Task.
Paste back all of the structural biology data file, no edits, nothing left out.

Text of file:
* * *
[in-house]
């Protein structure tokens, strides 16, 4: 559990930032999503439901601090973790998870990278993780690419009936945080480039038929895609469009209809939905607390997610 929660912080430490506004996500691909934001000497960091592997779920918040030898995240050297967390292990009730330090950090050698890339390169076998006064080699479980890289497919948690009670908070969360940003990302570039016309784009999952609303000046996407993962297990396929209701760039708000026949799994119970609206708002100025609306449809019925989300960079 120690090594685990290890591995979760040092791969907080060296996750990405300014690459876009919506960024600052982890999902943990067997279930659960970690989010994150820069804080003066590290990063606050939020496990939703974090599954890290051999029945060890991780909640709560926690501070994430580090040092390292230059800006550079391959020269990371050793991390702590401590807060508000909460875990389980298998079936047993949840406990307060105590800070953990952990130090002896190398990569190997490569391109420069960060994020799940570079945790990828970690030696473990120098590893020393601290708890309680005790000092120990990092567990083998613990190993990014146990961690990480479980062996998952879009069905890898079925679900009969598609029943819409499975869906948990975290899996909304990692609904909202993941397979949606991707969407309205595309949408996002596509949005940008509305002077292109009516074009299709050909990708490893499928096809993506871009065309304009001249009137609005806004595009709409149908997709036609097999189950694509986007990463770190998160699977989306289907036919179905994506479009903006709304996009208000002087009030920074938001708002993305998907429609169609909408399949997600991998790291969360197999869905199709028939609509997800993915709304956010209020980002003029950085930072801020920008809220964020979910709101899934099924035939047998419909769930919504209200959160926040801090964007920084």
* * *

[in-house]
């Protein structure tokens, strides 16, 4: 559990930032999503439901601090973790998870990278993780690419009936945080480039038929895609469009209809939905607390997610 929660912080430490506004996500691909934001000497960091592997779920918040030898995240050297967390292990009730330090950090050698890339390169076998006064080699479980890289497919948690009670908070969360940003990302570039016309784009999952609303000046996407993962297990396929209701760039708000026949799994119970609206708002100025609306449809019925989300960079 120690090594685990290890591995979760040092791969907080060296996750990405300014690459876009919506960024600052982890999902943990067997279930659960970690989010994150820069804080003066590290990063606050939020496990939703974090599954890290051999029945060890991780909640709560926690501070994430580090040092390292230059800006550079391959020269990371050793991390702590401590807060508000909460875990389980298998079936047993949840406990307060105590800070953990952990130090002896190398990569190997490569391109420069960060994020799940570079945790990828970690030696473990120098590893020393601290708890309680005790000092120990990092567990083998613990190993990014146990961690990480479980062996998952879009069905890898079925679900009969598609029943819409499975869906948990975290899996909304990692609904909202993941397979949606991707969407309205595309949408996002596509949005940008509305002077292109009516074009299709050909990708490893499928096809993506871009065309304009001249009137609005806004595009709409149908997709036609097999189950694509986007990463770190998160699977989306289907036919179905994506479009903006709304996009208000002087009030920074938001708002993305998907429609169609909408399949997600991998790291969360197999869905199709028939609509997800993915709304956010209020980002003029950085930072801020920008809220964020979910709101899934099924035939047998419909769930919504209200959160926040801090964007920084």